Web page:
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Re: TURN OFF NOISE
This sounds like a small line capacitor discharging and amplified by the power amp. Unfortunately, this small capacitor can be anywhere from the head unit, equalizer or electronic crossovers (if any), regular amp (if separate from the subamp) and where the RCA terminated cables from the HU initially goes to and finally the sub amp itself. These could be a 1~2.2uF (or thereabouts) line/series capacitor. Its purpose is to provide a pathway for the audio but block an DC signals. What you are hearing (I suspect) as boom are these capacitors discharging along the audio line.
Corrective measure would be open the units up, performing diagnostic and capacitor test (specifically those that are used as inputs). The best would be with the use of a capacitance meter but an ordinary analog VOM/Continuity tester would also do the job. These capacitors are normally located pretty near the RCA input or output jacks. It is not uncommon also for capacitors in the amplifier to cause similar concerns.
Alternately, a quick and dirty trick to reduce if not eliminate the sound is to install another set of capacitors along the audio line. This could be done at the HU's RCA output or the amp's RCA input. Of course this did not correct the defective capacitors (if any) but merely a workaround.
Another possibility that can not be discounted is that the internal DC to DC power supply of the sub amp is acting. Again main possible culprit could be the big capacitors. Additionally, it could be simply the speaker relays (if present) failing to switch off during power down.
All of the above of course would require that you be familiar with electronic circuitry and components, the use of a DVM and possibly a soldering iron. Should you be uncomfortable with a DIY, perhaps your best bet would be to seek the services of a qualified audio professional.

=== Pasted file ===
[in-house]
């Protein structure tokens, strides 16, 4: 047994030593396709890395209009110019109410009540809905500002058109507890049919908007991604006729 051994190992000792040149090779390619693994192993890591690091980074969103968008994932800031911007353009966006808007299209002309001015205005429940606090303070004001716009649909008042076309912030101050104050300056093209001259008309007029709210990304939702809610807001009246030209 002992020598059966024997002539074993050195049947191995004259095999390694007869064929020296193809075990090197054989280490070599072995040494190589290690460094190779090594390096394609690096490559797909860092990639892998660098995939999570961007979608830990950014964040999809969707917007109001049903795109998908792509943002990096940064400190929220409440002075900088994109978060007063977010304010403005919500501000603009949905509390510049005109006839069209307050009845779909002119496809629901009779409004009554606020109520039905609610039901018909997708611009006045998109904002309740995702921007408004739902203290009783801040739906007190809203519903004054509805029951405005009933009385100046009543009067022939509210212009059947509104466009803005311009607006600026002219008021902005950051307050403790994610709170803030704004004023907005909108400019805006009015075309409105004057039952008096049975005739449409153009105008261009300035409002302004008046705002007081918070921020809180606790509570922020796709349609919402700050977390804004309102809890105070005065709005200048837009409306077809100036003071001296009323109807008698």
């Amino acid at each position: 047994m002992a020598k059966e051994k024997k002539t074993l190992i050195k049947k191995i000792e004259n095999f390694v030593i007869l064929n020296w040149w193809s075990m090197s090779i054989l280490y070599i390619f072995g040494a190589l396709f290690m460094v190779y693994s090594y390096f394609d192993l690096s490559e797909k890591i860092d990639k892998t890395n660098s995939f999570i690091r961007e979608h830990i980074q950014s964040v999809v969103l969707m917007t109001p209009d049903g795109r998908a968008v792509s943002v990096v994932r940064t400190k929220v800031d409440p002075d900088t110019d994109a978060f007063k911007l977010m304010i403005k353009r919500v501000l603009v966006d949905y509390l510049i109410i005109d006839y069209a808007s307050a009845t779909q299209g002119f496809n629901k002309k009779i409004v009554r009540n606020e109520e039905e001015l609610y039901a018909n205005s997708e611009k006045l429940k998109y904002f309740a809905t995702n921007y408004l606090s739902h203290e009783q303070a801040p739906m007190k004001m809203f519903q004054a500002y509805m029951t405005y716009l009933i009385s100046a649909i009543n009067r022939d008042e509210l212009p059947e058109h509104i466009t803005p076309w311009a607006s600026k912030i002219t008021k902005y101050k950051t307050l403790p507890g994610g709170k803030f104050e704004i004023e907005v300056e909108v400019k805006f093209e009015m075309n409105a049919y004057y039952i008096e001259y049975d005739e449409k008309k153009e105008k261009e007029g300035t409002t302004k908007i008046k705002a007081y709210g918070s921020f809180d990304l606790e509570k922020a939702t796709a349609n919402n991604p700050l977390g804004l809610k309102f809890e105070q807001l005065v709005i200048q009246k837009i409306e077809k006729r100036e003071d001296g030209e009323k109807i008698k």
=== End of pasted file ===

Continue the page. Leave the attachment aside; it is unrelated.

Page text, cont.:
Hope this be of initial help/idea. Pls post back how things turned up or should you need additional information.
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I don't know if your talking about subwoofer or speakers but if they stop while a big loud beat comes in its to much for your amps if you have them to handle and the amps turn of and by turning of your head unit and on again it resets them and works again try turning your gain down on the amps
The engine noise is there because of the way you have your power cable ran and the ground cable grounded. When grounding your DVD player, you want to ground it to the good ground (bare metal of the chasis) or a cable directly to the ground on the battery. One way to do this is to remove a bolt from your seat, place the connector underneath (make sure the connector is big enough for the bolt to go through) then bolt your seat back down. This will be more than sufficient for the grounding needs. Now the power cable needs to be a certain gauge, and not cross over any speaker cables. This should solve your problem. If this doesn't then radio shack sells a device to cut down or eleminate the engine noise. I hope this helps.
The subs are making that sound when the bottom out + when they reach full excursion be careful if it keeps happening eventually your subs will fail because you will end up damaging the subs voice coil.
Please take out the speaker and inspect it for a torn cone. At times, humidity, amp power or just wear and tear ruins the cone. Then you can replace the speaker or re surface the old speaker with a new cone. That will save you some bucks but may not be as well as buying another speaker. Also please use the same model and Ohms of it. 8 or 16 ohms
if sound also goes away when throttle is released and sound returns when throttle is pressed down, then you have engine noise from car engine electronics. In older cars, this was quite noticeable when the cars had distributor caps. The electrical noise caused by arcing required for the spark plugs could be your issue. It is resolved with a noise filter which gets wired inline leading to your in-dash deck and power amp (if you have one). The filter can be found many places including Radio Shack and Crutchfield.com. First find your total wattage draw for each component of the sound system (deck and amplifier), then divide by 12 to get current draw through filter. Purchase that size filter or larger.